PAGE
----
Christianity / Organization / Monasticism /
Monasteries exists in many other religions too, but due to this encyclopaedia's geographical scope, those are beyond Contents.
The term comes from Greek monasterion, from the roots monos, "alone" and terion, a place for doing something.
For fuller treatment of the lifestyles and regulations, see Monasticism.
A monastery may be defined as an abbey, a priory and in some cases, a hermitage. A monastery arranged according to communal life is called cenobitic, in opposition to eremitic, the lifestyle of the hermit. Cenobitic monasticism, aiming at letting monks help each other, was defined by St. Pachomios in the 4th century.
The terms often used for a monastery for nuns is convent or nunnery.
Monasteries can be very small, from only a small building to large complexes. The smallest may have as little as 2 or 3 monks, the largest can house tens of thousands.
Monastery finance their activities from a number of activities. It can be manufacture of goods, agriculture, the production of alcoholic beverages. Some are not self sustainable, receiving donations or alms or funded by certain organizations.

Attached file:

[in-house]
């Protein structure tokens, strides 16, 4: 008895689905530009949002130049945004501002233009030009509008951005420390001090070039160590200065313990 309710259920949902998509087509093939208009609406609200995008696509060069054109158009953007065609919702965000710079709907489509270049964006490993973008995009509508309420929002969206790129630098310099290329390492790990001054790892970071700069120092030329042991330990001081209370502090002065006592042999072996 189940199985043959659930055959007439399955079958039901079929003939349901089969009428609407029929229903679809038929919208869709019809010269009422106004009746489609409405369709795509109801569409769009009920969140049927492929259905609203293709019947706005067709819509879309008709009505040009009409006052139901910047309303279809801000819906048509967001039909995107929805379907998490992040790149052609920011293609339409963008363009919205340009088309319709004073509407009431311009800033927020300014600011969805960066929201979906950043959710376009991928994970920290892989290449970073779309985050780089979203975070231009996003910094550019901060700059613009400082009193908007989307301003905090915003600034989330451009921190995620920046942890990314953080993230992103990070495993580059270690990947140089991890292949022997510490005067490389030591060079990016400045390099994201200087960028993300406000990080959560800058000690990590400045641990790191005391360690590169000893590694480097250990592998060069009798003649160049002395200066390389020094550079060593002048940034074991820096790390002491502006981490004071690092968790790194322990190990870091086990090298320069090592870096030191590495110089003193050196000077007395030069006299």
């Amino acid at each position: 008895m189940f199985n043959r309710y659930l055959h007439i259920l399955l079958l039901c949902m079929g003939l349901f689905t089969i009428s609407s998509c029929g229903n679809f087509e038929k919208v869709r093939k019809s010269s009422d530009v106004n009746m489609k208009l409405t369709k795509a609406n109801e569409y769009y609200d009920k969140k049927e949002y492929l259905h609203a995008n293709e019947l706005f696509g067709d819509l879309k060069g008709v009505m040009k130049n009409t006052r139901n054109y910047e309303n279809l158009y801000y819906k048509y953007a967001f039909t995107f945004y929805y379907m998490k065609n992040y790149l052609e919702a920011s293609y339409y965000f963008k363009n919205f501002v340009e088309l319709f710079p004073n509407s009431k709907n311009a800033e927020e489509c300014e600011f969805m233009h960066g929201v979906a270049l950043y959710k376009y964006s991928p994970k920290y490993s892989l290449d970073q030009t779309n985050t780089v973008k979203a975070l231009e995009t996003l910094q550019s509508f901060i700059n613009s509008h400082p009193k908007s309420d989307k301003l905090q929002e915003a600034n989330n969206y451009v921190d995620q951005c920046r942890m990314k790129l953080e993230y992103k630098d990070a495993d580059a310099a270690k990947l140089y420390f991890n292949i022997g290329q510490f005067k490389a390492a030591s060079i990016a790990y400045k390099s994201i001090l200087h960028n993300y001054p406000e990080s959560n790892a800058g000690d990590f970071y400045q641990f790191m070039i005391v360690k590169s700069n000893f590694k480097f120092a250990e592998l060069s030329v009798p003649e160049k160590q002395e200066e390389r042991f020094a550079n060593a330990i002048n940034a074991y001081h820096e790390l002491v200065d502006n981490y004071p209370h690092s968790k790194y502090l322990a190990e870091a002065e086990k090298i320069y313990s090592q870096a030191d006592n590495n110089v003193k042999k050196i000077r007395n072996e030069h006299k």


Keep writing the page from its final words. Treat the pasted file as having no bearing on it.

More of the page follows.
Monasteries are usually ruled by an abbot, a female monastery by an abbess.
St. Anthony's Monastery in Egypt is the oldest in the world.
Islam has had institutions with many similarities to a monastery, known as ribats. Ribats were built in newly conquered territory in the early years of Islam. They were a mixture of strict, ascetic communities and military quarters. There was no form of lifelong celibacy involved. Hermits have also been a part of Islam until modern times. In North Africa, pre-Islamic traditions continued in the shape of maraboutism and the institutions of zawiyyas. With maraboutism and zawiyyas no form of celibacy was involved, rather it appears that fertility was the focus of many of these cults.
Judaism has no form of monasticism, but the Essenes formed monasteries from around 2nd century BCE until 2nd century CE. One theory is that the Essenes were the traditional founding fathers of Christian monasticism.